Pressure boundary condition ANSYS Fluent

 Register Blogs Members List Search Today's Posts Mark Forums Read

 March 25, 2012, 12:27 Pressure boundary condition ANSYS Fluent #1 Member   Jack Join Date: Mar 2010 Posts: 32 Rep Power: 16 Dear all, I want to simulate a high pressure vessel. Carbondioxide enters at 40 psi to the vessel and exits with some pressure loss which is not known. What I want to understand is the flow field inside the vessel and the pressure loss through the vessel so that I can estimate the exit pressure. However, when I want to use the pressure inlet-outlet boundary conditions, I am required to submit the exit pressure along with the inlet pressure. How would you handle this? By the way, in Fluent material database there are two different CO2 as follows: 1- carbon dioxide (co2) 2= carbon dioxide- (co2-) what does that - refer to? THANKS.

 March 26, 2012, 02:15 #2 Senior Member   Join Date: Mar 2009 Location: Indiana, US Posts: 186 Rep Power: 17 First of, CO2- is probably the carbonate ion, hence the properties do not include a density and Thermal cond. CO2 is the gaseous carbon dioxide. Regards to your BC, if you do not know your outlet pressure you cannot specify a pressure outlet. You could do the following, 1. Extend your outlet to a region where the pressure is know and then specify the pressure outlet 2. Use the outflow BC, BUT this BC cannot be used along with a pressure inlet, you would have to specify a mass flow or velocity at the inlet. Hope this helps Regards Luke

 March 26, 2012, 02:48 #3 Member   Jack Join Date: Mar 2010 Posts: 32 Rep Power: 16 1- I can not extend the region where the pressure outlet is known. It is not possible. The exit of the vessel will be the inlet of a compressor. The exit pressure is the main thing I want to see. 2- I know about the outflow condition, but as you said it can not be used along with pressure inlet condition. For carbon dioxide, what you said makes sense. Given the flow conditions, the carbon dioxide will be compressible and will possibly not an ideal gas. So, what would you offer in order to take compressiblity effect into account? which kind of density method should be used? THANKS.

 April 19, 2012, 01:40 #4 New Member   Join Date: Apr 2012 Posts: 20 Blog Entries: 3 Rep Power: 13 If you want to know the pressure loss in the vessel, you can set BC like this: velocity inlet /mass flow, pressure outlet. Hope this helps. Reds. Guava

April 20, 2012, 18:02
#5
Senior Member

Lucky
Join Date: Apr 2011
Location: Orlando, FL USA
Posts: 5,665
Rep Power: 65
Quote:
 Originally Posted by Guava Wang If you want to know the pressure loss in the vessel, you can set BC like this: velocity inlet /mass flow, pressure outlet. Hope this helps. Reds. Guava
This won't work well for a compressible flow.

Quote:
 Originally Posted by aggie 1- I can not extend the region where the pressure outlet is known. It is not possible. The exit of the vessel will be the inlet of a compressor. The exit pressure is the main thing I want to see. 2- I know about the outflow condition, but as you said it can not be used along with pressure inlet condition. For carbon dioxide, what you said makes sense. Given the flow conditions, the carbon dioxide will be compressible and will possibly not an ideal gas. So, what would you offer in order to take compressiblity effect into account? which kind of density method should be used? THANKS.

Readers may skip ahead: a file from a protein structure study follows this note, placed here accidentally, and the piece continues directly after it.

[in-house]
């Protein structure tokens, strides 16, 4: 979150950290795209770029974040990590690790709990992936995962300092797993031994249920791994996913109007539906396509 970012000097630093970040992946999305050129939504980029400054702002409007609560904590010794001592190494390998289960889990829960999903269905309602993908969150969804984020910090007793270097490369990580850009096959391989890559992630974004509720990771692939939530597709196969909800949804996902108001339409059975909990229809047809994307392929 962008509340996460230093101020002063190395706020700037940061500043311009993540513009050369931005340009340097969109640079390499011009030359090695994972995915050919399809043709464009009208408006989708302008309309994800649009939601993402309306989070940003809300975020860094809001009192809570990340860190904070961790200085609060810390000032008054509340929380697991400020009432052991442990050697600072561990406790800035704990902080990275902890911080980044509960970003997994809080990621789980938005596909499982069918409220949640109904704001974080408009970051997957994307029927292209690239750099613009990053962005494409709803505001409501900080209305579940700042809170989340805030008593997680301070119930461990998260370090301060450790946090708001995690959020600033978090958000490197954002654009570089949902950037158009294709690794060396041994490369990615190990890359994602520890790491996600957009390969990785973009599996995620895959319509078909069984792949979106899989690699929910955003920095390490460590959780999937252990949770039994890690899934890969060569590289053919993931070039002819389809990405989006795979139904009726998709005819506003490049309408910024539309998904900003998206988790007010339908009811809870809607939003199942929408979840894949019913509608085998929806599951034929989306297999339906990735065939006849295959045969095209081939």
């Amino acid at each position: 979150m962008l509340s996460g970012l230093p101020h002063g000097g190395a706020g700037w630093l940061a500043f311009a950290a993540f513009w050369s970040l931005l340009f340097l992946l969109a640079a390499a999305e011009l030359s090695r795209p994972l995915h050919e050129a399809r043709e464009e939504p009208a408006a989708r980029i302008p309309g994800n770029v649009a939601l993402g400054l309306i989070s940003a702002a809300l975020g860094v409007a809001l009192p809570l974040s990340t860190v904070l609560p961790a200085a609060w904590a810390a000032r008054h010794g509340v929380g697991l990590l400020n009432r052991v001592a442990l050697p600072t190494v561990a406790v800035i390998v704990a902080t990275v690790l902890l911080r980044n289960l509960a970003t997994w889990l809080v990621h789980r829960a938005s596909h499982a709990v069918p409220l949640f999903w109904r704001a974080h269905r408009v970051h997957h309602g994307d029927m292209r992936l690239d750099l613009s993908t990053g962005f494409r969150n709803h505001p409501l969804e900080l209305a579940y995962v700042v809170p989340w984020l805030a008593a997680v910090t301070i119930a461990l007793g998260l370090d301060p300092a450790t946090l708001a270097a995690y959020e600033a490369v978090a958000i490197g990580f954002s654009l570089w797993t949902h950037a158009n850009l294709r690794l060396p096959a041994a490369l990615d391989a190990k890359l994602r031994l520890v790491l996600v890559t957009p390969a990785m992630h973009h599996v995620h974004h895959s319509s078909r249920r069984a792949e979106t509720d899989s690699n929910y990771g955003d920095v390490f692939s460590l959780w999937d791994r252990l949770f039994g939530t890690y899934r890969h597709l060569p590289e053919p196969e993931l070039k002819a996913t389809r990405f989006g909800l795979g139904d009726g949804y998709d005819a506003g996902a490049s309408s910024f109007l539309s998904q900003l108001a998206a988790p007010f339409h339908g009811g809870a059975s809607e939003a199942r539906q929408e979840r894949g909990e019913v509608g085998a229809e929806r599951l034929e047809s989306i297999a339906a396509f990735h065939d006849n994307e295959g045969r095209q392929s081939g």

The best thing to do is use a pressure inlet. It is the most physically meaningful, and it is what you are interested in.

You can use a pressure outlet, and activate the target mass flow rate option. It will iterate the pressure at the outlet to achieve the mass flow rate that you specified. This is exactly what you are trying to solve for is this outlet pressure. But you need to know the mass flow rate. I believe you should already know the mass flow rate, as you do not have a fully defined problem without it (you just probably just forgot to mention it).

You do not need to and should not extend your domain, that suggestion does not make any sense, so do not do that.

Properties should not be a problem. It is doable at some point. However, I would worry about this last. You can use real gas models (which do account for compressibility effects). If that is not sufficient, you can specify polynomial relations for each property. If that is not enough, you can use a UDF to specify arbitrary properties. Don't forget the additional computational cost with having to calculate the properties, they may become significant depending on your problem.

Hope that helps,

Last edited by LuckyTran; April 25, 2012 at 01:38.

 April 24, 2012, 22:43 #6 New Member   Join Date: Apr 2012 Posts: 20 Blog Entries: 3 Rep Power: 13 Hi LuckyTran [QUOTE=LuckyTran;355915]This won't work well for a compressible flow. As described, the flow in calculation region is imcompressible, but not a compressible flow. The unconsidering region is a compressible, so the extension outlet can't be made to simple the case. The information shows as below, "The exit of the vessel will be the inlet of a compressor"

April 25, 2012, 01:39
#7
Senior Member

Lucky
Join Date: Apr 2011
Location: Orlando, FL USA
Posts: 5,665
Rep Power: 65
[QUOTE=Guava Wang;356776]Hi LuckyTran

Quote:
 Originally Posted by LuckyTran This won't work well for a compressible flow. As described, the flow in calculation region is imcompressible, but not a compressible flow. The unconsidering region is a compressible, so the extension outlet can't be made to simple the case. The information shows as below, "The exit of the vessel will be the inlet of a compressor"
Your point? It's still not meaningful to apply a velocity boundary condition when it should be a pressure boundary condition.

 Tags carbon dioxide, co2, pressure inlet, pressure outlet, vessel